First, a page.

They're going to want to get your car out of the shop, so if you wait too long they're just going to throw it back together and send it, then you'll get to pay full pop.

Get a look at the leaks, if you don't trust the shop. I'm not sure why they want to replace the OSVs though, unless they broke the connectors while pulling the motor out.
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Old 05-16-2019, 06:35 AM   #5
CaptainSlowbaru
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The valves youíre referring to, are they the circles on the front of the timing cover? (Different places call them different things, thatís why I asked) There is a TSB for those valves leaking oil into the connector.

Iíll second what cosmo said, FB engines leak. Especially the early ones- I guess the factory fujibond has a service life of 7-8 years.

Now is a very good time to fix those leaks. They shouldnít be charging to pull the engine since the recall pays for that, only for pulling the timing cover off and cam carriers. Iíd think 5-6 hours additional labor, tops.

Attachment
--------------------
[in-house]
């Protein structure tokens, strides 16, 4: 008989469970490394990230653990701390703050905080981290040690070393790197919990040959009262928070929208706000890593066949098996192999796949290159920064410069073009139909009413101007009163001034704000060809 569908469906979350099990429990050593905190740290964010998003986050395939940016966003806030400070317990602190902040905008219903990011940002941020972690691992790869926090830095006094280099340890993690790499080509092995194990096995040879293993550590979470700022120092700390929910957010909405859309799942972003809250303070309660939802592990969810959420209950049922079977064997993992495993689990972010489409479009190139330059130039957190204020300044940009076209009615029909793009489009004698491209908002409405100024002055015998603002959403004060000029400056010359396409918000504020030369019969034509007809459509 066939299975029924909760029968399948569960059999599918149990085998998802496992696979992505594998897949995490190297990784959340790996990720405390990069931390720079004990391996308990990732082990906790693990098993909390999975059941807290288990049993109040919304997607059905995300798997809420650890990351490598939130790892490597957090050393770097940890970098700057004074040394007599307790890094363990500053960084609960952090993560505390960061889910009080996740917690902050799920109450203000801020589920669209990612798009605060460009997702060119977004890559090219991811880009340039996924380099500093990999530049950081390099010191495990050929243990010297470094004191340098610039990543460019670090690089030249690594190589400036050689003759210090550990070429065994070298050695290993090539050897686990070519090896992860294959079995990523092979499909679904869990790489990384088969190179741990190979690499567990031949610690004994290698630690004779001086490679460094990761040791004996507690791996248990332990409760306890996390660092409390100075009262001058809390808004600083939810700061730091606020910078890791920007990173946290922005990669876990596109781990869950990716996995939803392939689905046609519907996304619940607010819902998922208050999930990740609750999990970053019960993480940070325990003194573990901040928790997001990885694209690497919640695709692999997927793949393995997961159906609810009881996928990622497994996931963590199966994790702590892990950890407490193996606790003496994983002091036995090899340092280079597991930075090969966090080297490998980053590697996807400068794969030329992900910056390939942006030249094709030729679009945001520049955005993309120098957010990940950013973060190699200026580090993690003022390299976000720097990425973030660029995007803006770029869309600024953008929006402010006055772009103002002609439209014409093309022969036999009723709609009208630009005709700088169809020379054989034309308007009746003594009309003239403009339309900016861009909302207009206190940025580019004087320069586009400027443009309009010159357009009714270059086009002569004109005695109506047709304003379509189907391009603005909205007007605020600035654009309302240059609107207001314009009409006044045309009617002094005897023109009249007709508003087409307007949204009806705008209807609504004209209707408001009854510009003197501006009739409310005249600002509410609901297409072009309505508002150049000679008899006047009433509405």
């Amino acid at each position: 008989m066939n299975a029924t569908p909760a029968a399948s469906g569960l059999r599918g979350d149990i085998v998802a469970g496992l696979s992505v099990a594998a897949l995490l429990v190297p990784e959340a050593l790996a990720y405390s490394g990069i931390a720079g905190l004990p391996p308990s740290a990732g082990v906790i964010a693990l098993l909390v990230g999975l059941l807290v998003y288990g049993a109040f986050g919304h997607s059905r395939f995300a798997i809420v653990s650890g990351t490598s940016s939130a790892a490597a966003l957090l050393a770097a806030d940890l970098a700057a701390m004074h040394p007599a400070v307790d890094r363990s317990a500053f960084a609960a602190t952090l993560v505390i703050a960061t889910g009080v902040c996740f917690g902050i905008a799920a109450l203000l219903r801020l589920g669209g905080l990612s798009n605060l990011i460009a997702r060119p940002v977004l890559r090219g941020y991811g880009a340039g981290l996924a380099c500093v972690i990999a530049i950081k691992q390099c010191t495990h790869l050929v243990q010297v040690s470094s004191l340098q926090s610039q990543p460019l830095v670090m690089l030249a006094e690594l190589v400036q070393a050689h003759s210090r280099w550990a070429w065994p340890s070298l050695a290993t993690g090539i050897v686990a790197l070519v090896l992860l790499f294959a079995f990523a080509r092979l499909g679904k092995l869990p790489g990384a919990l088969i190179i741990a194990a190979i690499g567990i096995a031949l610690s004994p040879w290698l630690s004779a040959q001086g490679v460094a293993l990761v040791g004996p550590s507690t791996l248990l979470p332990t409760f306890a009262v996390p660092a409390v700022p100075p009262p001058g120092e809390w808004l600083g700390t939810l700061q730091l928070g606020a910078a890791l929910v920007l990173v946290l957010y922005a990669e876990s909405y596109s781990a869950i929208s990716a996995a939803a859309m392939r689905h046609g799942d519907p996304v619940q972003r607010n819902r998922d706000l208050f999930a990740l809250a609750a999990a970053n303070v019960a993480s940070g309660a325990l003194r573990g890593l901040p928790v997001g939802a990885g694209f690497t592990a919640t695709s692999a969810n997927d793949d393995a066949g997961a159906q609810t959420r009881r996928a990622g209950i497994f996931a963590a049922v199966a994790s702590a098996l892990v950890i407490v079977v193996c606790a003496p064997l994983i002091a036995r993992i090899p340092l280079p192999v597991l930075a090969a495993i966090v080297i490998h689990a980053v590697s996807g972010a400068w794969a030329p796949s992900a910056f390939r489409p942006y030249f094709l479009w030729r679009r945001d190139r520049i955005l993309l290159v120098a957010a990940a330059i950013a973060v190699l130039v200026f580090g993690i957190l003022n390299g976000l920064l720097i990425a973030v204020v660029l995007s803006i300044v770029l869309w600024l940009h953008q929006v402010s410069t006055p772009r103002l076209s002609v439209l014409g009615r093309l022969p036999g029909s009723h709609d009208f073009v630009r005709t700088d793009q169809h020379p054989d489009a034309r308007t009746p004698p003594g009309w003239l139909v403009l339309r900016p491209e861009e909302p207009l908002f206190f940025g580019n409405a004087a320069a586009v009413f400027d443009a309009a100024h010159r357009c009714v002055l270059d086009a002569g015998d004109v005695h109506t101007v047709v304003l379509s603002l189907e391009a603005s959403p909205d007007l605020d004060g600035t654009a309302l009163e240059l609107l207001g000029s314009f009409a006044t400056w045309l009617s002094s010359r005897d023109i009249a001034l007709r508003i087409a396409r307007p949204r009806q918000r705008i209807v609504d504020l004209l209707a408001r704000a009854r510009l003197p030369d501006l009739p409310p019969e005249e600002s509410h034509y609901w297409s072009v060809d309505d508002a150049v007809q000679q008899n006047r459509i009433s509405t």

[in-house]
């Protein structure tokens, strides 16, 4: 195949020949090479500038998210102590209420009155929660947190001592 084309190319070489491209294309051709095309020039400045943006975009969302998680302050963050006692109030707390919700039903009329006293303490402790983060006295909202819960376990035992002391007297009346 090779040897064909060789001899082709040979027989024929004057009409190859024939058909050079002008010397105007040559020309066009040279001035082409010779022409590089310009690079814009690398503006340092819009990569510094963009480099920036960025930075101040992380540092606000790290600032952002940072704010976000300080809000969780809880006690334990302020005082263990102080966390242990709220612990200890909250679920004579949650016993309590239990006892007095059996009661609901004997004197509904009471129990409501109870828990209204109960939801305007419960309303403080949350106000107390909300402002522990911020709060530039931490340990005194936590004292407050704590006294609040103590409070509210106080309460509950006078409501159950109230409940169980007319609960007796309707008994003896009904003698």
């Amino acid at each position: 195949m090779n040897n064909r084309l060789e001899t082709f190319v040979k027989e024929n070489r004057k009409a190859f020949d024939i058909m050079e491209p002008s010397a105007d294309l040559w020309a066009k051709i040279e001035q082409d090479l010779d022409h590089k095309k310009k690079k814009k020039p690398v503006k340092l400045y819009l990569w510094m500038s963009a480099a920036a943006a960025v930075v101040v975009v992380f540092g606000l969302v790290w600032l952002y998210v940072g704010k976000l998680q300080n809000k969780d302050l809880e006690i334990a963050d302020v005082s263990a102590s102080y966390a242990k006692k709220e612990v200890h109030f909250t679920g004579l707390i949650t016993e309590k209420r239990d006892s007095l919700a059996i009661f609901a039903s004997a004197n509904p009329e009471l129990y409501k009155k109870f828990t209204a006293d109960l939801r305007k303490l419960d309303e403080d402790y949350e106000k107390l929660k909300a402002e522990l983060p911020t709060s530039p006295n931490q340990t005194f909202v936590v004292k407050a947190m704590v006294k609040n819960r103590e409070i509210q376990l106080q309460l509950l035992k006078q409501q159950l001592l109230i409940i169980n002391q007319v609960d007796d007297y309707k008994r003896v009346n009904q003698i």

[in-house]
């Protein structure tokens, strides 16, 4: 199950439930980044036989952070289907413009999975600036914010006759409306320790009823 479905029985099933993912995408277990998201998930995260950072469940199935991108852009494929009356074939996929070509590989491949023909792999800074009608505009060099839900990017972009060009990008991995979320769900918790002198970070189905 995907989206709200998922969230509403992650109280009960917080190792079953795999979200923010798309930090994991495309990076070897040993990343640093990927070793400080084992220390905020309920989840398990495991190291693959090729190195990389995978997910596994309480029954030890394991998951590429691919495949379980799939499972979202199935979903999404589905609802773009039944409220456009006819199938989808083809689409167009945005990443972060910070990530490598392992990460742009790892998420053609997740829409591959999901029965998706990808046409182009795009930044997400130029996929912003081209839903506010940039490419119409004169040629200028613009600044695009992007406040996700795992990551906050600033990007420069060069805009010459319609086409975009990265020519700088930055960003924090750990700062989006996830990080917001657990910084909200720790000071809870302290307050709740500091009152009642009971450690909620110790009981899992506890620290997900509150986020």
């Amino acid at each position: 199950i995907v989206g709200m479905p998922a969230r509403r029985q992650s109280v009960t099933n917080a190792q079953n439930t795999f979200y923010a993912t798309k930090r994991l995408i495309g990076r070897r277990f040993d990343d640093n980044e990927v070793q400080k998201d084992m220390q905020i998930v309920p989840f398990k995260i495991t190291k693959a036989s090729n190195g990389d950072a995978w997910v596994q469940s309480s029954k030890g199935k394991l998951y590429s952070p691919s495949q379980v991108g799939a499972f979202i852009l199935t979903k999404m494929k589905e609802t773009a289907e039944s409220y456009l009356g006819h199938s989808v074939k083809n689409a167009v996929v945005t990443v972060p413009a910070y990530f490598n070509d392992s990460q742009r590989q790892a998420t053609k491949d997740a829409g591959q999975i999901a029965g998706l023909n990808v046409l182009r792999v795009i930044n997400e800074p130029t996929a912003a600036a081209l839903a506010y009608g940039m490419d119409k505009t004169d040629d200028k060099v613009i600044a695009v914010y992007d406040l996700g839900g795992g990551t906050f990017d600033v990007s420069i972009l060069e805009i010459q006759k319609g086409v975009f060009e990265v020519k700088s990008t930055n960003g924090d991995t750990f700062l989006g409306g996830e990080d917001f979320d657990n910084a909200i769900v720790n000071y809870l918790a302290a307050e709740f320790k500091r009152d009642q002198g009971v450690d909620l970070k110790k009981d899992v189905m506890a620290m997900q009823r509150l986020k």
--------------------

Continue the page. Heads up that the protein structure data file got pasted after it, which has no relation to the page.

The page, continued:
Iíve seen leaks at the cam caps, and that often gets overlooked. Make sure they reseal those too.
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Old 12-20-2019, 02:37 PM   #6
marstev
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Default Cam Carrier Leak

I just had the same thing come up with my 2012 Impreza while I had it in for the 90k service. I got the same line, "it's not bad right now", but it is something I will want to deal with...

First question: I read some mention of a recall that might have covered the work? Any more info that can be shared on this?

Second question: I live in the Philadelphia (Pa) suburbs and would like to find a Subaru specialty shop to use as an alternative to the dealership. Anyone have any recommendations?
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Old 03-02-2020, 09:29 PM   #7
Impreza-12
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Default 2012 Impreza Cam Carrier Leak and Bad Casting

I have nearly the exact same problem. Same car and when taking into the dealer for the valve spring replacement at 97K miles, pulling the engine out it revealed the cam carrier casing gasket leak. This is where things got interesting and based upon 25 years of industrial sealing design experience here's my take: